Everyone knows Gretsch drums. If you don’t, you probably should. Combing a rich history with that ‘Gretsch Sound’ they’re still one of the leading forces in drum manufacturing. When I got thrown a snare drum to try I was naturally already interested, but when I took a frankly monstrous looking 14x8” beast out of the box, I was a little taken aback. It’s called the Gretsch Swamp Dawg and it’s a bit of a character.
The Swamp Dawg is a new addition to the Gretsch line of gold series drums. You’re looking at a 14-inch diameter drum with a massive 8-inch depth. It’s the depth that first catches your eye and if you’ve never had a crack at an 8-inch deep drum, you’re missing out - if it sits low enough on your snare stand that is. Features on this drum include a 6-Ply mahogany shell with 30-degree bearing edges - slightly rounder than your standard 45-degree. Hardware includes 2.3mm triple-flanged hoops, eight chrome tube lugs and a fully adjustable throw off with a fixed buttplate. The fun doesn’t end there. This particular drum has a Remo Coated Emperor fitted and the kicker is the massive 42-strand snare wires underneath. And of course, you get eight inches depth. Did I mention this already? The Mahogany shell is wonderfully simple in its appearance with a natural dark wood grain look complemented by the slim tube style lugs and a great, inoffensive, gold Gretsch badge. Lovely.
You would be thinking that this drum can produce fat tones and you’d be right. Tuned lower - as is realistically intended - the Swamp Dawg gets down and dirty. You can get a real thud out of it but the 8-lug set up does mean you need to be a little careful with the tuning as one lug makes a big difference. However, with or without a little dampening, there’s a very desirable sound available. Joe Mazza from Gretsch states that this snare can give a, “throaty, low-fi timbre, reminiscent of historic recordings from the seventies…” I would agree with him here. There’s an instant desire to tune lower with this drum and go for that fat, open and ‘slushy’ vibe. And it’ll happily accommodate.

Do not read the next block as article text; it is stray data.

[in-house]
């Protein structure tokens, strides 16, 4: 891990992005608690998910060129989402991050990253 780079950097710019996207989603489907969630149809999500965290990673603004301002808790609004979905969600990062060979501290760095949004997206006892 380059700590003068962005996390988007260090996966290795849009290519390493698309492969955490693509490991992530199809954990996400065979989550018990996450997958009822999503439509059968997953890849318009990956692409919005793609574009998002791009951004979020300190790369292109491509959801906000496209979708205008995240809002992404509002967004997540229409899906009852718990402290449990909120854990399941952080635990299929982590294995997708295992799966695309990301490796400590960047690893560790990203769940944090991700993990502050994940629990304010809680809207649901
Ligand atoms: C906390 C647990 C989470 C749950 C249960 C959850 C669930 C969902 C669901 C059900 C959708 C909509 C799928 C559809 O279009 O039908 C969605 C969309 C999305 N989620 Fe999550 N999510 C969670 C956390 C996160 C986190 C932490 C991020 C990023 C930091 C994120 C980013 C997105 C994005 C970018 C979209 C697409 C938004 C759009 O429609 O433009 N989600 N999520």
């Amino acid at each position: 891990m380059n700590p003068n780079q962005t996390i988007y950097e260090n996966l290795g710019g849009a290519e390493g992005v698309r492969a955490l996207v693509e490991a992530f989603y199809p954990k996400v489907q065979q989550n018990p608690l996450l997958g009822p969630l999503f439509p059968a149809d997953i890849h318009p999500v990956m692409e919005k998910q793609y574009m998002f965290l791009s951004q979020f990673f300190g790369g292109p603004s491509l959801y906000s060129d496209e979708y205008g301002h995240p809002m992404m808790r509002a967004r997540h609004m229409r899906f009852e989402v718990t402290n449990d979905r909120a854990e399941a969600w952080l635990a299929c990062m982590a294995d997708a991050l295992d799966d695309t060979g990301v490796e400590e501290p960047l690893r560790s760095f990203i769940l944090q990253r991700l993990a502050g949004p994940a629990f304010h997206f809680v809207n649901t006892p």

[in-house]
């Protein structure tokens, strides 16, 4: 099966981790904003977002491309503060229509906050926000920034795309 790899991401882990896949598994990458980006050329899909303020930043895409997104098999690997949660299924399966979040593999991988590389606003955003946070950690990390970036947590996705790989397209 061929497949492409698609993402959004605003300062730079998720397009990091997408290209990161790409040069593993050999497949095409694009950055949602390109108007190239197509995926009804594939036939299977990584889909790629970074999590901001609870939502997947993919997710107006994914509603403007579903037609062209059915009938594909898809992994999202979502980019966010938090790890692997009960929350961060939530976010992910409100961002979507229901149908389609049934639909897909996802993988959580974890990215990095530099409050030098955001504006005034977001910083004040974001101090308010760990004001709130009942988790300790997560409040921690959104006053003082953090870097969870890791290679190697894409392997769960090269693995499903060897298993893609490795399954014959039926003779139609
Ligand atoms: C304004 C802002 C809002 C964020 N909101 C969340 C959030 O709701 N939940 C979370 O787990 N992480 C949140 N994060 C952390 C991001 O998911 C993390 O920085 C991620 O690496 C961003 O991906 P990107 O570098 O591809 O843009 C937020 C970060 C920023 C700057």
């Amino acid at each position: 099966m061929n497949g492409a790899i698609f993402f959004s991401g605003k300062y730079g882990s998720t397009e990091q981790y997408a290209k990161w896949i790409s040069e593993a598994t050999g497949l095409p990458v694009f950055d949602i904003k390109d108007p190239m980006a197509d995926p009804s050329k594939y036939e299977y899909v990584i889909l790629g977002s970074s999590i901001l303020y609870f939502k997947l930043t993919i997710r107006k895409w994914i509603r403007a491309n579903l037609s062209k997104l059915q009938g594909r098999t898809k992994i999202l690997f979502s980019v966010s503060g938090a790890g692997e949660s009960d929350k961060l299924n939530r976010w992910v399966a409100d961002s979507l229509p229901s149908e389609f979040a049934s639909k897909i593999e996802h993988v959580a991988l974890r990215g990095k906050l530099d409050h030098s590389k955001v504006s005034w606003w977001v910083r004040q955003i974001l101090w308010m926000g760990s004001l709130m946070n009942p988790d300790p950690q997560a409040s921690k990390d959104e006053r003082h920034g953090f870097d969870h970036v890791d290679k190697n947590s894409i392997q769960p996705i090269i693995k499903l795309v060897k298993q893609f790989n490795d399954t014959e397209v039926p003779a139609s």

Having said this, the drum responds really well across the whole tuning range providing a good blend of depth and cut at mid-range tunings and more of crack when up high. Crucially though, the presence of depth is always there. As mentioned, I just had to be mindful of the tuning to get the best out of it and whilst a tight resonant head is the go, going slightly looser was often good too. Another noticeable feature is the level of sensitivity from this snare. The massive 42-strand wires add to the crisp/cut available and also keep things in check when down low, but they do provide response at softer volumes and velocities. It’s a welcome feature.
Overall, the Swamp Dawg is a lovely thing and it’s a unique prospective for any drummer to have in their arsenal. There’s no doubt this drum would record well and on a live gig, there’s options to be had due to the tuning range. If you had mics, really low, wide and “swampy” (pun intended) would be awesome and it would make for an exceptional secondary snare drum in this manner. Un-mic’d, you could tune a little higher to get some more cut and use it as your primary snare. You could also experiment with levels of dampening, but wide open with some degree of overtones is still a great sound and it yields more volume this way so less dampening is probably a good thing. This depends on your taste of course.
There’s a high level of craftsmanship and quality to the drum overall and as mentioned, an enticement to want to play it as soon as you see it. It’s not a really heavy drum, so living with it on a daily basis would be fine. You’d need to make sure your snare stand could cater/go low enough for the extra depth. It won’t suit every single situation but I can think of many applications for a snare like this. Check out the Swamp Dawg. It’s a ripper.
Hits and Misses
Great craftsmanship with quality fittings and a simplistic, natural but elegant look
Wide tuning range
Sensitivity from larger snare wires
Eight lug set up means you need to be a little more careful with the tuning overall
Some players might need a lower snare stand